Vision in former very low birthweight young adults with and without retinopathy of prematurity compared with term born controls: the NZ 1986 VLBW follow-up study

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There are few data on visual outcomes in adulthood of former very low birthweight (VLBW; <1500 g) infants. We aimed to assess vision at 27–29 years in a national cohort of VLBW infants born in 1986 and assessed for retinopathy of prematurity (ROP) when no treatment was available, compared with term born controls.


The cohort and controls attended a 2-day assessment in Christchurch as part of a larger study. Visual assessment included glasses prescription measured by focimeter, logarithm of the minimum angle of resolution (logMAR) distance visual acuity (VA), contrast sensitivity, autorefraction, retinal photographs and a questionnaire on vision-related everyday activities. Rates of reduced VA and myopia in the VLBW cohort at 27–29 were compared with the results of vision testing at 7–8 years.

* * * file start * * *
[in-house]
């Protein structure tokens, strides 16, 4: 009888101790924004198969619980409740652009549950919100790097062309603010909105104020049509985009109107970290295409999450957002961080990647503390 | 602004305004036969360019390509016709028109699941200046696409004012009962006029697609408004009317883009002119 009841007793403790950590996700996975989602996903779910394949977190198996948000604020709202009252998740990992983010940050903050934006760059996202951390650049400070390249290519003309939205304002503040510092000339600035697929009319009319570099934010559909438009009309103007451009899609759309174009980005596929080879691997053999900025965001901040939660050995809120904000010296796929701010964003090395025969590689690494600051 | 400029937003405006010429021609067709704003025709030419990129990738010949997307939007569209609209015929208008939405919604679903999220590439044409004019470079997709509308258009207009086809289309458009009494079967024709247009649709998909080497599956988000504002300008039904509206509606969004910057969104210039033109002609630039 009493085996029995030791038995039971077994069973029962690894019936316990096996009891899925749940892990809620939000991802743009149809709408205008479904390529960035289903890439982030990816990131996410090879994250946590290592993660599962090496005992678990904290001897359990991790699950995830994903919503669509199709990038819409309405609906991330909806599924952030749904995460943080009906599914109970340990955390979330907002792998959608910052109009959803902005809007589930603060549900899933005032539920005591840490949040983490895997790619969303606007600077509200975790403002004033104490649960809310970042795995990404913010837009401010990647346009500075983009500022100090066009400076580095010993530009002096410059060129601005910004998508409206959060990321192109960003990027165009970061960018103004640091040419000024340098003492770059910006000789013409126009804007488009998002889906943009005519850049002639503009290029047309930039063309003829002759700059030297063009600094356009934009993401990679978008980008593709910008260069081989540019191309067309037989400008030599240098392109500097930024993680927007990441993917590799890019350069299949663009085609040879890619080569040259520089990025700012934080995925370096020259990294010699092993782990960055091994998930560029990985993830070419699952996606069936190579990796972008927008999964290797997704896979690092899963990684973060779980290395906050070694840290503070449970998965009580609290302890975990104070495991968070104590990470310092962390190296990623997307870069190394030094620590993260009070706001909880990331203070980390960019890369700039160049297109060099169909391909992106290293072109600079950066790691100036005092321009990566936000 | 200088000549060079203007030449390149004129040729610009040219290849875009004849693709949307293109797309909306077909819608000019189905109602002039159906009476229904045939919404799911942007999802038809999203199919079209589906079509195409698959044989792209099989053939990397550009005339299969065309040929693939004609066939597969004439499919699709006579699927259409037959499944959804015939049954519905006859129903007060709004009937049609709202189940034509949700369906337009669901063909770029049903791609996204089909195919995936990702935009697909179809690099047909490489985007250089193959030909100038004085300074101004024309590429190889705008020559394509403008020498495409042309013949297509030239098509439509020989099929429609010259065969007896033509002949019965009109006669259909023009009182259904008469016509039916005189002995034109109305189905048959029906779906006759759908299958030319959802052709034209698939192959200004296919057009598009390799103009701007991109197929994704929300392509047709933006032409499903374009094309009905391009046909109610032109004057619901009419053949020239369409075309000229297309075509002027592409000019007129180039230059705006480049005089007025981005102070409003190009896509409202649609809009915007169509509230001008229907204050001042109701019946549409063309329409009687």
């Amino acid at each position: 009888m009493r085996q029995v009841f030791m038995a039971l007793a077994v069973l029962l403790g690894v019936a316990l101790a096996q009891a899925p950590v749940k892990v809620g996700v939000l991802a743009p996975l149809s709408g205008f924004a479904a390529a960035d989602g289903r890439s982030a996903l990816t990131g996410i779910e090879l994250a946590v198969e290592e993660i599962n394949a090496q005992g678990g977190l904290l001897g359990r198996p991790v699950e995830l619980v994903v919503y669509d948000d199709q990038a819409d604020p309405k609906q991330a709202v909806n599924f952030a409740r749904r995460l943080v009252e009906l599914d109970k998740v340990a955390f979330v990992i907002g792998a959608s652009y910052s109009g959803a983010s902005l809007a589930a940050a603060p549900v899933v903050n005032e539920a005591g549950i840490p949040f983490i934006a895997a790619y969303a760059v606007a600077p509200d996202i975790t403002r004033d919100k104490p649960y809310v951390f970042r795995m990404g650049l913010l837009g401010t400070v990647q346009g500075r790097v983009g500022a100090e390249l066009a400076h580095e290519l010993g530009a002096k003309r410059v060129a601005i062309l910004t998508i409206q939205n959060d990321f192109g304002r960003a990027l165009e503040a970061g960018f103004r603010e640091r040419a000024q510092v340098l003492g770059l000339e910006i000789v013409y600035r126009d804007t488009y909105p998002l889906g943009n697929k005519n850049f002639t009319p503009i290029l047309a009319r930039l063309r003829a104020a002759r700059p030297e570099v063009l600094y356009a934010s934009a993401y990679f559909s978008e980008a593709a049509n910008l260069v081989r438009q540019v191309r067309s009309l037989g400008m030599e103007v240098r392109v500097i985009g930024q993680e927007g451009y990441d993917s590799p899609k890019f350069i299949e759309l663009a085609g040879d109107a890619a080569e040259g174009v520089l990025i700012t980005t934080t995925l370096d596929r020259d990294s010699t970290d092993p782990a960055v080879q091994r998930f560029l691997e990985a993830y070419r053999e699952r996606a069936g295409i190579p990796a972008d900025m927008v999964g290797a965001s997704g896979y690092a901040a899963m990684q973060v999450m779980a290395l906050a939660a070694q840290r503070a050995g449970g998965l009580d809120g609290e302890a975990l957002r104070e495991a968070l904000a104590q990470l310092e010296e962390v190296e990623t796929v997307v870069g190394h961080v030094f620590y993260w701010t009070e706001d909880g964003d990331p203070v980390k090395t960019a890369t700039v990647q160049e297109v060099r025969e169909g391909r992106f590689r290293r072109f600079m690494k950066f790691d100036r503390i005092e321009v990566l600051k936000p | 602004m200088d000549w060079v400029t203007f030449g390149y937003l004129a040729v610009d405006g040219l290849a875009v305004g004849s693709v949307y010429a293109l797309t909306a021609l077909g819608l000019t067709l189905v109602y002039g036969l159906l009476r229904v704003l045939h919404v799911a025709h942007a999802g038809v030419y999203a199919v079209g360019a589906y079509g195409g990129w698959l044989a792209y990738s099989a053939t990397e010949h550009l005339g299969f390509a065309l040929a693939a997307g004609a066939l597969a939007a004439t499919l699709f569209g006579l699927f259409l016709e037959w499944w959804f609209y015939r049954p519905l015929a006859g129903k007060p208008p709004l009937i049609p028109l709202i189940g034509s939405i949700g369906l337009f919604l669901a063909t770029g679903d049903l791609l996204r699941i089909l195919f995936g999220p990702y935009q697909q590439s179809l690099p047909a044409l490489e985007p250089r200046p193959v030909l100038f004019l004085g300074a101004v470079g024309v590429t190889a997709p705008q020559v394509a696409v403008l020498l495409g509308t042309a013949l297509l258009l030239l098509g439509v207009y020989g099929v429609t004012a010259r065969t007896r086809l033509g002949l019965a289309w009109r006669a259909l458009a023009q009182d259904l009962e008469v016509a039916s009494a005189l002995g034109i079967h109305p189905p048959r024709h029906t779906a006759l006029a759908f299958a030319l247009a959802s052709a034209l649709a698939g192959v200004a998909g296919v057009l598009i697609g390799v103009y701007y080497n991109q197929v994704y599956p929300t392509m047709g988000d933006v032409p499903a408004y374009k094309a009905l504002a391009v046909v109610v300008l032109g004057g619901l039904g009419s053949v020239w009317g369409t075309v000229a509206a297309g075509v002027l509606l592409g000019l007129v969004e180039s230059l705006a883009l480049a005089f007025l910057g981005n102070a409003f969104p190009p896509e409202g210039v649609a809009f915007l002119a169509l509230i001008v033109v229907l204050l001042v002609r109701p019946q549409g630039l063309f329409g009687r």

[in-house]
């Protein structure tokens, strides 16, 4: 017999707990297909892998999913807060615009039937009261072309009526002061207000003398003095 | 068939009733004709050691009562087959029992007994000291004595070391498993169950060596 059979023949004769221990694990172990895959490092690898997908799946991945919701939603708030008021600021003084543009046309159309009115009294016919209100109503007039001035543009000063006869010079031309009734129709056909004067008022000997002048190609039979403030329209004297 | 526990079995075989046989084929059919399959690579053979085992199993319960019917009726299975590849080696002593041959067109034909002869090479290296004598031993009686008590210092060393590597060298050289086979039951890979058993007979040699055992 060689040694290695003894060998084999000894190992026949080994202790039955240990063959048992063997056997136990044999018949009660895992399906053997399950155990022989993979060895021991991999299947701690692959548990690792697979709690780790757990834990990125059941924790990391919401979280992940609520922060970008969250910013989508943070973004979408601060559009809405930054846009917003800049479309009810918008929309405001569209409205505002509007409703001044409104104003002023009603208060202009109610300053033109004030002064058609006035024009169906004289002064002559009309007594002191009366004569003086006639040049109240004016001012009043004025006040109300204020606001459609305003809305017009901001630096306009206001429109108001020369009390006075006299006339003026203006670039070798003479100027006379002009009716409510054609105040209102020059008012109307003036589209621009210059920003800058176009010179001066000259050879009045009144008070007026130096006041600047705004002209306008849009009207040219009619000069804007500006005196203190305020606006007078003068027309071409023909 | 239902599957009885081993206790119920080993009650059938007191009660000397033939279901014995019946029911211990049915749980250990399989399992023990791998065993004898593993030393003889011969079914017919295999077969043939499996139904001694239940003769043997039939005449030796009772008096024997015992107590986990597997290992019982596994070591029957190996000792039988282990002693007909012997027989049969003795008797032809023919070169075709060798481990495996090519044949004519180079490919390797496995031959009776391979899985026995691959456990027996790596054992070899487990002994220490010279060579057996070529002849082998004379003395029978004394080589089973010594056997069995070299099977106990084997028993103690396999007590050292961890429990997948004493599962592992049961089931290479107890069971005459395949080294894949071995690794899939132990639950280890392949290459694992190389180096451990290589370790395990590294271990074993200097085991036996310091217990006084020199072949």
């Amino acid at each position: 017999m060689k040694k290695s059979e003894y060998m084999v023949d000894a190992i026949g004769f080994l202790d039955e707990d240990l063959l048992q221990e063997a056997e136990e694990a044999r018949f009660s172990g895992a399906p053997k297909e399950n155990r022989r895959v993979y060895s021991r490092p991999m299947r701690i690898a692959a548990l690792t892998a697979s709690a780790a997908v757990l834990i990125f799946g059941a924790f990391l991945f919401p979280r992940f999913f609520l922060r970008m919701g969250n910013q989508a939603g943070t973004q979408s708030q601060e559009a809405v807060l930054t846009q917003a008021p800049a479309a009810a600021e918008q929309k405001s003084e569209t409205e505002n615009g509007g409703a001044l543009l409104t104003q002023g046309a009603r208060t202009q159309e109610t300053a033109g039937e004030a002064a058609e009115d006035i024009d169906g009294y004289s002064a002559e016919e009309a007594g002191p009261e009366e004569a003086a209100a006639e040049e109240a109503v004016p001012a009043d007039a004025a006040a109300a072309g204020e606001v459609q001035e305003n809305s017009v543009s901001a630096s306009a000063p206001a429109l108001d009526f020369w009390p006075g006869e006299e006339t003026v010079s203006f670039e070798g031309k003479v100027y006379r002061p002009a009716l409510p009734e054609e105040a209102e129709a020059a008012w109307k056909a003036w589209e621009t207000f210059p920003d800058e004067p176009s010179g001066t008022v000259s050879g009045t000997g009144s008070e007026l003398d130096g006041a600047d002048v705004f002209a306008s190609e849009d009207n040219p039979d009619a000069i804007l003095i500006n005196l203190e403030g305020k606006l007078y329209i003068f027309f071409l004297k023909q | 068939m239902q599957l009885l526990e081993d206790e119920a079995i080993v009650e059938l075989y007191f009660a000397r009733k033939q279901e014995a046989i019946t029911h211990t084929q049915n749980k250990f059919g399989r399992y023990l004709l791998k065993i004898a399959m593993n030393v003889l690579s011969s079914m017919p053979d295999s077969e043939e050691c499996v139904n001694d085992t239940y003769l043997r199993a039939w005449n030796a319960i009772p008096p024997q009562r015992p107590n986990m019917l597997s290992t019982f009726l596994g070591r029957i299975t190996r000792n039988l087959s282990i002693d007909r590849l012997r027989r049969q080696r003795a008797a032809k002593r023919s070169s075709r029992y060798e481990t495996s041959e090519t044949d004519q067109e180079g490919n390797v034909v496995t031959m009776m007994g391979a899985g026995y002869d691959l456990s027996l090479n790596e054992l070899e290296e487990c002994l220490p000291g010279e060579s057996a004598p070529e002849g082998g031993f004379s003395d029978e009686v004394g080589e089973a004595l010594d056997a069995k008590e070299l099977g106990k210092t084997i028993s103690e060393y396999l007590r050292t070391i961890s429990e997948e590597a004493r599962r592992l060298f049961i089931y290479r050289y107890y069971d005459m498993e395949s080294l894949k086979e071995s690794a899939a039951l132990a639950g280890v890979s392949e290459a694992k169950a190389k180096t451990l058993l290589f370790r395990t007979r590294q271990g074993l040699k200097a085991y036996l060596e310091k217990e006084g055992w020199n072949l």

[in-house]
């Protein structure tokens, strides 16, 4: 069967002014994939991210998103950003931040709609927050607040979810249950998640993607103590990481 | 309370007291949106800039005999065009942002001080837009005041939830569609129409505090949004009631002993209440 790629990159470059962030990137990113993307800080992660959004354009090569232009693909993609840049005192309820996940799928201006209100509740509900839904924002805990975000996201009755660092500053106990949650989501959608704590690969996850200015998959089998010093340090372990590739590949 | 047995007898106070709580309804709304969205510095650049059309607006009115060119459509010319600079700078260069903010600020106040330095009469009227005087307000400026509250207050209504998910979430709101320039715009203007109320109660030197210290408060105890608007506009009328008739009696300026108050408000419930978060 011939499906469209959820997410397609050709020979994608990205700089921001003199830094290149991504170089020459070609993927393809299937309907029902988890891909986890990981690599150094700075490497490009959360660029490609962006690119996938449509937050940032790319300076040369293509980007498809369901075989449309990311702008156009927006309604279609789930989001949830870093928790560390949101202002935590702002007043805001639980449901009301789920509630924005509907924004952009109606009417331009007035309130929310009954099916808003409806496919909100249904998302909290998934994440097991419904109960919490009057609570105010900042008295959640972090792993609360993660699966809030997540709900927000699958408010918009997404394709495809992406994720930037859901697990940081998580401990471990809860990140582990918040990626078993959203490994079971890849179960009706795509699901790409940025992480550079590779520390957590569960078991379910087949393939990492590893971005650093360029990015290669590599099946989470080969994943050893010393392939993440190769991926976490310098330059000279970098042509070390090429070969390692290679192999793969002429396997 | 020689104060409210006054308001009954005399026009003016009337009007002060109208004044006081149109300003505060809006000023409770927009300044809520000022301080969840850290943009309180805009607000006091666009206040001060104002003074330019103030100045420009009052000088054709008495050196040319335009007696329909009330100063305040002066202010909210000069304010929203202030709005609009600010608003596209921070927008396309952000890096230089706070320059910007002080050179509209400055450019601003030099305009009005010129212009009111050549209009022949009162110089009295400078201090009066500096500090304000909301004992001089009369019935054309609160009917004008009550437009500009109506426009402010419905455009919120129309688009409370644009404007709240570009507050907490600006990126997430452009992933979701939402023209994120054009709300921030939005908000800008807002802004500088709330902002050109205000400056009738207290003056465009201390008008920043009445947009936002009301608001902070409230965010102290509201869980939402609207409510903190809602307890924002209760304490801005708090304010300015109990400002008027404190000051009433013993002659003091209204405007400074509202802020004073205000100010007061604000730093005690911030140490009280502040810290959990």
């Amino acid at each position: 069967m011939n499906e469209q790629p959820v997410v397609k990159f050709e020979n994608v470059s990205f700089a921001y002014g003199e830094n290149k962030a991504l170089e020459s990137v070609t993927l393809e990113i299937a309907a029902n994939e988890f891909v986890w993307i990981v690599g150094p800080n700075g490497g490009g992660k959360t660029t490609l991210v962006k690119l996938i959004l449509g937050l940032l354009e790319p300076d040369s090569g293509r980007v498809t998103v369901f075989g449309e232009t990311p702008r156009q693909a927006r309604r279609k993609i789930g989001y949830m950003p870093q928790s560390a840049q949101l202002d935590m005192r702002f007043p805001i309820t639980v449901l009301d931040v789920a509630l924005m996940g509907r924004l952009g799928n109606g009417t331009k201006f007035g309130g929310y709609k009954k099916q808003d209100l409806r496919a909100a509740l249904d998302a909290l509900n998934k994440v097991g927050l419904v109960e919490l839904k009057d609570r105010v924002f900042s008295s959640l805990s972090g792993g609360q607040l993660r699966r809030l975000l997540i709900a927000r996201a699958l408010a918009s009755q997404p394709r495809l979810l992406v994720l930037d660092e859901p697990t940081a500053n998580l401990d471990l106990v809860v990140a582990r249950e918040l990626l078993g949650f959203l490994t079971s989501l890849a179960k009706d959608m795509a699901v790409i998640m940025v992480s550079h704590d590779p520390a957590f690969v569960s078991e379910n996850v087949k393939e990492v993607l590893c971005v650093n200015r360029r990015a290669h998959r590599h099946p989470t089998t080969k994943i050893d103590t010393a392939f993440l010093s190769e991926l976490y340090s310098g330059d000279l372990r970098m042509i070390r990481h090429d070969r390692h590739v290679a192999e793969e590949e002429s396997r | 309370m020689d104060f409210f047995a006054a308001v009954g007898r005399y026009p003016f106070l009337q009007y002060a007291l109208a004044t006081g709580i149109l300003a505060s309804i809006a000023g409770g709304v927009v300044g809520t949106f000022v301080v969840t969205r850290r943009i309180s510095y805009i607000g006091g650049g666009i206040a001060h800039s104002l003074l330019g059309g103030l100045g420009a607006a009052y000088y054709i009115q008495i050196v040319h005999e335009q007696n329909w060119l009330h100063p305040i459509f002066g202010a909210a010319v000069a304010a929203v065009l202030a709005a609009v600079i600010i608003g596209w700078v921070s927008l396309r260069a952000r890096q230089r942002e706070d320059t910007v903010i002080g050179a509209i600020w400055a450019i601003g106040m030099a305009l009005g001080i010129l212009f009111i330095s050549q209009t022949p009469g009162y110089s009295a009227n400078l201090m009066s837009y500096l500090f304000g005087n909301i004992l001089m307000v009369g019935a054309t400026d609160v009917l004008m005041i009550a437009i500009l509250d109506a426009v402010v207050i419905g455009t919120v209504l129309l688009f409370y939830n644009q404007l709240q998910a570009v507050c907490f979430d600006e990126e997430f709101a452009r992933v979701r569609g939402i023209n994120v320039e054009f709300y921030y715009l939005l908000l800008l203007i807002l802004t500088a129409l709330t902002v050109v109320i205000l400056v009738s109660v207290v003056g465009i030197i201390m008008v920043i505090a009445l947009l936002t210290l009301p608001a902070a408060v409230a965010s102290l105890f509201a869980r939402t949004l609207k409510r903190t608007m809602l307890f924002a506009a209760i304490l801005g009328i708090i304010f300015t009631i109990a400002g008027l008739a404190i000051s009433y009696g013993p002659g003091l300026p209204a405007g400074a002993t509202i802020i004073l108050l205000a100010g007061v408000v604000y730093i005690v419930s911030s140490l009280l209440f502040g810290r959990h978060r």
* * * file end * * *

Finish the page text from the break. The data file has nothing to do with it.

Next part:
250 VLBW adults (77% those alive) gave study consent and 229 (45 with a history of ROP) were assessed in Christchurch, plus 100 term born controls. VLBW adults with ROP had reduced VA compared with no ROP and controls (mean logMAR score (SD); 0.003 (0.19), –0.021 (0.16), –0.078 (0.09), P=0.001). There were no differences in myopia (>2 D) between the groups but high myopia (>5 D) was confined to those with ROP. VLBW adults with ROP drove a car less often and had higher difficulties with everyday activities scores due to eyesight. Between 7–8 and 27–29 years rates of reduced VA were stable but myopia increased.


Former VLBW young adults with ROP have ongoing problems with vision affecting daily living and should continue in regular ophthalmological review.

Trial registration number

ACTRN12612000995875, Pre-results.

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